It is often described as "unwelcome verbal and visual comments and remarks that insult individuals because of their gender or that use stimuli known or intended to provide negative emotions." refers to offensive sexual messages aimed towards a victim that are initiated by a harasser.Such offensive messages include gender-humiliating comments, rape threats, and sexual remarks which are unwelcome, and are neither invited nor consensual.
This is an area I’ve studied for more than 25 years, and one to which I have devoted considerable work, including for the nonprofit 1in6 - as a founding board member, long-time adviser and main writer for the website.
(Several pages on this site were first written for 1in6)As found on the menu (at right or bottom), this section has pages on statistics, some key facts that are still unknown to many people, how the impacts of such experiences can be different for males, how being male can make it hard to heal, potential long-term effects and some words of guidance and hope from other men who’ve been through this.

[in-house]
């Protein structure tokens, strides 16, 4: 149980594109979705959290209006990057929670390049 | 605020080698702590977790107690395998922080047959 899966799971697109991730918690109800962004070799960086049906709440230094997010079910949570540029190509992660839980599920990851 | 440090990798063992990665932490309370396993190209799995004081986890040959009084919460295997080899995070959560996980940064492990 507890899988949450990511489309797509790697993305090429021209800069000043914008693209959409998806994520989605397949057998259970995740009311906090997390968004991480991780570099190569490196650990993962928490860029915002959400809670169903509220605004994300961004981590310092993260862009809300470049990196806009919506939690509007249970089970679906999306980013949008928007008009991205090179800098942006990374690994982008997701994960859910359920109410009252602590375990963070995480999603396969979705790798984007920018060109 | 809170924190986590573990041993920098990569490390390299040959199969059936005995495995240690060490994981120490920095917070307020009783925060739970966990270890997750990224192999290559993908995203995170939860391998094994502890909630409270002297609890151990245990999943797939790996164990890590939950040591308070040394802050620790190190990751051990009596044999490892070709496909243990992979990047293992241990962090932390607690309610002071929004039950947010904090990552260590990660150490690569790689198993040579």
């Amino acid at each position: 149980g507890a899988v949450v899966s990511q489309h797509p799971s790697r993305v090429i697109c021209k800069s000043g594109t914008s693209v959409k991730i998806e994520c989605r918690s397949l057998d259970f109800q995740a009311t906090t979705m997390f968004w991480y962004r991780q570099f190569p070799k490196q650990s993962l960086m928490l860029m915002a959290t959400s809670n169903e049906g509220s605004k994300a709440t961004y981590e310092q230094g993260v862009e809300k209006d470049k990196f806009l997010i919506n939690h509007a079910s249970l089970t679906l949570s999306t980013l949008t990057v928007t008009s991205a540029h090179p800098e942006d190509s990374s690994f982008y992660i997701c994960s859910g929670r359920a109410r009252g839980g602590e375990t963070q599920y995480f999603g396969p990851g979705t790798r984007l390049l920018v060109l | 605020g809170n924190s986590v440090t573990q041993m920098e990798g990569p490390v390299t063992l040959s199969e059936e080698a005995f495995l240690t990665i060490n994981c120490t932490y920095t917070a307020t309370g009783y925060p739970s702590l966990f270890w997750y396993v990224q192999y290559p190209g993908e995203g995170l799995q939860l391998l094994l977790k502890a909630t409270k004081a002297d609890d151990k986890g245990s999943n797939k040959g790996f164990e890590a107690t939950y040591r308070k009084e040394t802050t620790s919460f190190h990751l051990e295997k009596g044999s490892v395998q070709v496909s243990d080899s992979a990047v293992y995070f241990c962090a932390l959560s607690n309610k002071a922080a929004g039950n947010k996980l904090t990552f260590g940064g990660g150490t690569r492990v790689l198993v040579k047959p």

Other pages under Unwanted or Abusive Childhood Experiences and elsewhere on my site also provide information and resources that can be helpful to men dealing with this issue and those who care about them.
Individuals are increasingly beginning to use the Internet at younger ages and for a wider variety of reasons including in the school setting.
Particularly, the use of the Internet for social networking reasons and use in the school environment has created a dangerous outlet for sexual harassment Furthermore, the United States Department of Education has recognized Internet activity such as sending or showing e-mails, websites, and text messages of a sexual nature to be inappropriate sexual conduct that can potentially be actionable as sexual harassment in violation of Title IX.
Furthermore, the Court held that an employer may not disregard offensive messages posted on a company website when the employer is aware or should be aware of the messages.